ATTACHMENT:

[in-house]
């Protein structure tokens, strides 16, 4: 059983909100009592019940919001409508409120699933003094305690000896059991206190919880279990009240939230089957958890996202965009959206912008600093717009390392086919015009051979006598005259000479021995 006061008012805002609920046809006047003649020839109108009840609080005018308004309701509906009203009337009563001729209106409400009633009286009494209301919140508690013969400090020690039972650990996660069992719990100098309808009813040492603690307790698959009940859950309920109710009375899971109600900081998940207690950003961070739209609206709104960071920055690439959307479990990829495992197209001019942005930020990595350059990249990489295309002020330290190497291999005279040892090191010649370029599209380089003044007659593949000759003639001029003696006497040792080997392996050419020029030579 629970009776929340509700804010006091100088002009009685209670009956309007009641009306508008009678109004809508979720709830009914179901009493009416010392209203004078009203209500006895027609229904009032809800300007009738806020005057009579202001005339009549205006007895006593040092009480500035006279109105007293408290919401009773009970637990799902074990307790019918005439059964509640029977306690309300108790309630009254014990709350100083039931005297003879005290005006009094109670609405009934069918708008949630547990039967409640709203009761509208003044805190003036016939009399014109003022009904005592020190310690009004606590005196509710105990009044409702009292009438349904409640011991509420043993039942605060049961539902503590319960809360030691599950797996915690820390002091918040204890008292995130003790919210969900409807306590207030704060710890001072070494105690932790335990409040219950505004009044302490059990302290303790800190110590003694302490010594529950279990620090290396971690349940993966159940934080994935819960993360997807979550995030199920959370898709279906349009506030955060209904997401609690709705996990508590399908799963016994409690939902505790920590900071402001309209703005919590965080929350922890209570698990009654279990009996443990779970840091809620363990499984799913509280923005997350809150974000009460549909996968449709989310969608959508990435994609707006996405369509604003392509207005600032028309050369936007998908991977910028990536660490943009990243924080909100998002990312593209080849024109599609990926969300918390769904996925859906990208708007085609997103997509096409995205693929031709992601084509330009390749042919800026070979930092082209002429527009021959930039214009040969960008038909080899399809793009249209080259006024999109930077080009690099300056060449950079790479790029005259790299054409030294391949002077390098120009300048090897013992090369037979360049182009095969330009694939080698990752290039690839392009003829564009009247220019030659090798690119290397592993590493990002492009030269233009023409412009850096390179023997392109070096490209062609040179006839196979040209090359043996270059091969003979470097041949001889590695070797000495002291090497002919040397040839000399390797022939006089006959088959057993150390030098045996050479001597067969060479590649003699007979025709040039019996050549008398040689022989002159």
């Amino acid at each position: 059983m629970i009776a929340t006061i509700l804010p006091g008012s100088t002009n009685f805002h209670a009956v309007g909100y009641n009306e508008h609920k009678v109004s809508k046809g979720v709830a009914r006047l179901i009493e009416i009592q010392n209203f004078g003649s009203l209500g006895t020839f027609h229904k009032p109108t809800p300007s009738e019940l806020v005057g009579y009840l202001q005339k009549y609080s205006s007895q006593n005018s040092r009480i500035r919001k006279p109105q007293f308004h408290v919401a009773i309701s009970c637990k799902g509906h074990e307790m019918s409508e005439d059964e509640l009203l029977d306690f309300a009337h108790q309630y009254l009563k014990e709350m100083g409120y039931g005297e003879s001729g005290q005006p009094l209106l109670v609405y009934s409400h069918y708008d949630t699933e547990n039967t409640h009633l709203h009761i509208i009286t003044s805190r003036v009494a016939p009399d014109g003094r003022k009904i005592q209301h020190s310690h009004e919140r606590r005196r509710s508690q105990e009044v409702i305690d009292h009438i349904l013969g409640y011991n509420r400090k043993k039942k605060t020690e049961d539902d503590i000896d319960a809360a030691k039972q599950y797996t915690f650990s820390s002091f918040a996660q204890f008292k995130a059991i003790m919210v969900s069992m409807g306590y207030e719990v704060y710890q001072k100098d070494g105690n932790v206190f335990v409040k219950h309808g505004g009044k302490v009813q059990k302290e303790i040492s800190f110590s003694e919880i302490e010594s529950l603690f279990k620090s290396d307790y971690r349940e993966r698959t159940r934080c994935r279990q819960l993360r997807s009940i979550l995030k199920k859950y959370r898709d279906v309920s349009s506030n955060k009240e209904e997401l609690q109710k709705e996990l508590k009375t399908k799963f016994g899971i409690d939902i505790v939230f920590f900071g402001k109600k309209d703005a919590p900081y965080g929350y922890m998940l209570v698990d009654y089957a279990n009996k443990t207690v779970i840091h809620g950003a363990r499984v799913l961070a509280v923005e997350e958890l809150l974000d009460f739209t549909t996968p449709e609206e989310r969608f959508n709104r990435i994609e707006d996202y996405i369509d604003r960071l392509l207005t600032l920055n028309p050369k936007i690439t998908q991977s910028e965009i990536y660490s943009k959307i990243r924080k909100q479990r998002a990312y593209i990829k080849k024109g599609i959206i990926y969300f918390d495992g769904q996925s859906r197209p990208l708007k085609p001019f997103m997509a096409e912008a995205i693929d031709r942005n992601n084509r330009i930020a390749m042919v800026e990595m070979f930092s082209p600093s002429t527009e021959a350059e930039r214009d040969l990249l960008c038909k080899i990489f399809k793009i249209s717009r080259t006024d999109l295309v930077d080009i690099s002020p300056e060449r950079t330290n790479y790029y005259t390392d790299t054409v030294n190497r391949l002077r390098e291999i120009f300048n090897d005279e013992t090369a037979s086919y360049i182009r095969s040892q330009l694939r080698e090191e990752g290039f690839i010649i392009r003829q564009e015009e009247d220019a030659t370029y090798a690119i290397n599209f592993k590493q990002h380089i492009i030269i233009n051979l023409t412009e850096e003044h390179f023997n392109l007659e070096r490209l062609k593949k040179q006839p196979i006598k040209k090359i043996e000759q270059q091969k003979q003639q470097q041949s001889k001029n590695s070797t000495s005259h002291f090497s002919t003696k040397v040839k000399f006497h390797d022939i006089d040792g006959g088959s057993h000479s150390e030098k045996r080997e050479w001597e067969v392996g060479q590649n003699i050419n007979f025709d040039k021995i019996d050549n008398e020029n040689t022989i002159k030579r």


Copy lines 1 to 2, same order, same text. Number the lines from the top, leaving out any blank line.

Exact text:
[in-house]
């Protein structure tokens, strides 16, 4: 059983909100009592019940919001409508409120699933003094305690000896059991206190919880279990009240939230089957958890996202965009959206912008600093717009390392086919015009051979006598005259000479021995 006061008012805002609920046809006047003649020839109108009840609080005018308004309701509906009203009337009563001729209106409400009633009286009494209301919140508690013969400090020690039972650990996660069992719990100098309808009813040492603690307790698959009940859950309920109710009375899971109600900081998940207690950003961070739209609206709104960071920055690439959307479990990829495992197209001019942005930020990595350059990249990489295309002020330290190497291999005279040892090191010649370029599209380089003044007659593949000759003639001029003696006497040792080997392996050419020029030579 629970009776929340509700804010006091100088002009009685209670009956309007009641009306508008009678109004809508979720709830009914179901009493009416010392209203004078009203209500006895027609229904009032809800300007009738806020005057009579202001005339009549205006007895006593040092009480500035006279109105007293408290919401009773009970637990799902074990307790019918005439059964509640029977306690309300108790309630009254014990709350100083039931005297003879005290005006009094109670609405009934069918708008949630547990039967409640709203009761509208003044805190003036016939009399014109003022009904005592020190310690009004606590005196509710105990009044409702009292009438349904409640011991509420043993039942605060049961539902503590319960809360030691599950797996915690820390002091918040204890008292995130003790919210969900409807306590207030704060710890001072070494105690932790335990409040219950505004009044302490059990302290303790800190110590003694302490010594529950279990620090290396971690349940993966159940934080994935819960993360997807979550995030199920959370898709279906349009506030955060209904997401609690709705996990508590399908799963016994409690939902505790920590900071402001309209703005919590965080929350922890209570698990009654279990009996443990779970840091809620363990499984799913509280923005997350809150974000009460549909996968449709989310969608959508990435994609707006996405369509604003392509207005600032028309050369936007998908991977910028990536660490943009990243924080909100998002990312593209080849024109599609990926969300918390769904996925859906990208708007085609997103997509096409995205693929031709992601084509330009390749042919800026070979930092082209002429527009021959930039214009040969960008038909080899399809793009249209080259006024999109930077080009690099300056060449950079790479790029005259790299054409030294391949002077390098120009300048090897013992090369037979360049182009095969330009694939080698990752290039690839392009003829564009009247220019030659090798690119290397592993590493990002492009030269233009023409412009850096390179023997392109070096490209062609040179006839196979040209090359043996270059091969003979470097041949001889590695070797000495002291090497002919040397040839000399390797022939006089006959088959057993150390030098045996050479001597067969060479590649003699007979025709040039019996050549008398040689022989002159």